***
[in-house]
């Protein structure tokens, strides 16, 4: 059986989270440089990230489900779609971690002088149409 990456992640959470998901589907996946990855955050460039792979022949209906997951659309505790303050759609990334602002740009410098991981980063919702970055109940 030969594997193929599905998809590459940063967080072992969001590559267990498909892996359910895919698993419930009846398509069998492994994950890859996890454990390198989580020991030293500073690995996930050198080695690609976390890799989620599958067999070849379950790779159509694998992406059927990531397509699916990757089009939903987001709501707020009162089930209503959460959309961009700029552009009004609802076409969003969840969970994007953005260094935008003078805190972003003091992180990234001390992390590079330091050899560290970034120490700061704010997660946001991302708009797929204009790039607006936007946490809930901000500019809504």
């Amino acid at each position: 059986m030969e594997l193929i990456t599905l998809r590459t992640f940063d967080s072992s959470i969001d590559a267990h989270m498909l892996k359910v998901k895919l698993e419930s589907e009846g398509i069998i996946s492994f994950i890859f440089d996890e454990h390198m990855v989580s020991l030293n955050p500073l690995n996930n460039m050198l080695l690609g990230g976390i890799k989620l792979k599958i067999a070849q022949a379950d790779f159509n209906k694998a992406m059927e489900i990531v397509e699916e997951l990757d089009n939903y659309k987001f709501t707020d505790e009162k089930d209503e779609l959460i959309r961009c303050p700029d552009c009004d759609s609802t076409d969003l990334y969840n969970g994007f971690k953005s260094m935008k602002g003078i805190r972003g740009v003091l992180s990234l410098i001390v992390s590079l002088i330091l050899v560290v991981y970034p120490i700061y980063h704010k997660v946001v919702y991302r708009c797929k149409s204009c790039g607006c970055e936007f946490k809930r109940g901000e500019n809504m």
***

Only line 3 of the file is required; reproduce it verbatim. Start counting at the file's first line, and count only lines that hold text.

């Amino acid at each position: 059986m030969e594997l193929i990456t599905l998809r590459t992640f940063d967080s072992s959470i969001d590559a267990h989270m498909l892996k359910v998901k895919l698993e419930s589907e009846g398509i069998i996946s492994f994950i890859f440089d996890e454990h390198m990855v989580s020991l030293n955050p500073l690995n996930n460039m050198l080695l690609g990230g976390i890799k989620l792979k599958i067999a070849q022949a379950d790779f159509n209906k694998a992406m059927e489900i990531v397509e699916e997951l990757d089009n939903y659309k987001f709501t707020d505790e009162k089930d209503e779609l959460i959309r961009c303050p700029d552009c009004d759609s609802t076409d969003l990334y969840n969970g994007f971690k953005s260094m935008k602002g003078i805190r972003g740009v003091l992180s990234l410098i001390v992390s590079l002088i330091l050899v560290v991981y970034p120490i700061y980063h704010k997660v946001v919702y991302r708009c797929k149409s204009c790039g607006c970055e936007f946490k809930r109940g901000e500019n809504m």